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Peek at the Week: January 24

By Jenna Renaud

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Word of the Week

Every year since 2013 the New York Times has conducted a Vocabulary Video challenge for middle- and high-school students. For the contest, students take a word of the day from the past year and create a video under 15-seconds long that defines or teaches that word. Then, at the end of the year, they select some of the best. Last August, the New York Times posted compilation videos of their best verb, noun, and adjective submissions over the years. Check it out here! Maybe you’ll learn a new word or two.  

Verbs Featured: abscond, amalgamate, defame, distill, exorcise, feign, levitate, scotch, vex

Adjectives Featured: agape, anachronistic, aquiline, cacophonous, callow, dexterous, ghastly, gusty, indolent, macabre, mellifluous, nocturnal, obsequious, piscatorial, puerile, pugnacious, sartorial, Sisyphean, superfluous 

Nouns Featured: acrophobia, alchemy, arrogance, autopsy, bevy, bluff, carafe, cartographer, catalyst, censor, comeuppance, degradation, entrée, equinox, fecundity, finesse, fluke, hallucination, illusion, killjoy, malingerer, mishap, naïveté, nonchalance, onomatopoeia, peregrination, plagiarism, pyromaniac, regicide, serendipity, telekinesis, upstage 


This Week at Falvey  

NOW–Wednesday, Jan. 15 

“That Fairyland of Ice”: Polar Exploration in Mind and Memory Exhibit / Falvey First Floor & Online / Free & Open to the Public 

Monday, Jan. 24

Mindfulness Mondays / 1–1:30 p.m. / Virtual / https://villanova.zoom.us/j/98337578849  

Thursday, Jan. 27

2022 Literary Festival – Jericho Brown / 7 p.m. / Speakers’ Corner / Free & Open to the Public

Friday, Jan. 28

Villanova Gaming Society Meeting / 2:30–4:30 p.m. / Speakers’ Corner / Free & Open to the Public  


This Week in History 

Jan. 28, 1986 – The space shuttle Challenger explodes after liftoff 

2021 was a big year for space travel with the first all-civilian space flight taking place in September. Thirty-five years prior, Christa McAuliffe was on her way to becoming the first ordinary U.S. civilian to travel into space on the Challenger. McAuliffe, a 37-year-old high school social studies teacher, had won a competition that earned her a spot on the Challenger’s crew.  

Seventy-three seconds after take-off, the Challenger exploded leaving no survivors. This disaster was the first major shuttle accident, and NASA refrained from sending astronauts into space for two years as they worked to ensure a similar tragedy would not happen again.  

To learn more about what went wrong with the Challenger and the future of space shuttle travel, read this article from History.com.  

A&E Television Networks. (2009, November 24). Space shuttle challenger disaster. History.com. Retrieved January 20, 2022, from https://www.history.com/this-day-in-history/challenger-explodes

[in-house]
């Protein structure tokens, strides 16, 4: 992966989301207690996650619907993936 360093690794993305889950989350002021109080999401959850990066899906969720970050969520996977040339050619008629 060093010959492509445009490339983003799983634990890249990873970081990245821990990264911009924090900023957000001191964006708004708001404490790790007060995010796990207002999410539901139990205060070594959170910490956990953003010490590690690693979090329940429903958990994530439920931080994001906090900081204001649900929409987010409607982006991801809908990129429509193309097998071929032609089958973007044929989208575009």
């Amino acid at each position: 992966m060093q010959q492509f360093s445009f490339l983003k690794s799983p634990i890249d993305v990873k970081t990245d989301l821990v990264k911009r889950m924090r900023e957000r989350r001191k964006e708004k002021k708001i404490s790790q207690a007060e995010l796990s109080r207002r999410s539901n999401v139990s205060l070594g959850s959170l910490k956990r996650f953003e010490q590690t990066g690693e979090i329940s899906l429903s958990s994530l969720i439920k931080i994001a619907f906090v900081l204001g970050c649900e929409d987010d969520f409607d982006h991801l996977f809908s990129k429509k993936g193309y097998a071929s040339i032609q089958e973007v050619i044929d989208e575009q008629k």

jenna newman headshotJenna Renaud is a Graduate Assistant in Falvey Memorial Library and a Graduate Student in the Communication Department.


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Peek at the Week: January 18

By Jenna Renaud

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Word of the Week: Agelast 

(noun) a person who never laughs  

Okay, so maybe 2022 hasn’t started off exactly like we thought it would but try to keep a sense of humor as we move into in the new year to keep yourself from becoming an agelast. To help keep the humor alive this year, I’ve compiled some of the worst jokes about January that I could find. 

Q: Where do storm troopers go to warm up on cold January days? 

A: The Darth Mall. 

Q: What is the first month of the year in Transylvania? 

A: Janu-eerie. 

Q: What can you catch in the winter with your eyes closed? 

A: A cold. 

Q: What happened to the woman who stole a calendar on New Year’s Day? 

A: She got 12 months! 


This Week at Falvey  

Tuesday, January 18th 

Martin Luther King Jr. Keynote Address / 7–8:30 p.m. / Virtual  

Peace and Justice Education will host the annual Martin Luther King Jr. Keynote Address, delivered by Winona LaDuke, Harvard-educated economist, environmental activist, and author who specializes in rural development; economic, food, and energy sovereignty; and environmental justice.  

Thursday, January 20th 

The Freedom School will offer hour-long, online sessions hosted by various faculty members, staff, and students that relate to and extend the vision of Dr. King. The sessions will be hosted at 10 a.m., 11:30 a.m., 1 p.m., and 2:30 p.m. 


This Week in History 

January 22nd, 1998 – Ted Kaczynski, the “Unabomber,” pleads guilty to bombings 

Theodore J. Kaczynski is currently serving a life sentence in a maximum-security prison in Colorado after pleading guilty to all federal charges regarding the “Unabomber” bombings. 

The “Unabomber” primarily targeted universities, although he also placed a bomb on an American Airlines flight and send one to the president of United Airlines. Federal investigators set up the UNABOM Task Force (a combination of university and airline) leading the media to give the man the name “Unabomber.” 

To read more about Ted Kaczynski, his history, and how he was caught, read this article from History.com. 

History.com Editors. (2010, October 04). Ted Kaczynski Pleads Guilty. Retrieved from https://www.history.com/this-day-in-history/ted-kaczynski-pleads-guilty-to-bombings 


jenna newman headshotJenna Renaud is a Graduate Assistant in Falvey Memorial Library and a Graduate Student in the Communication Department.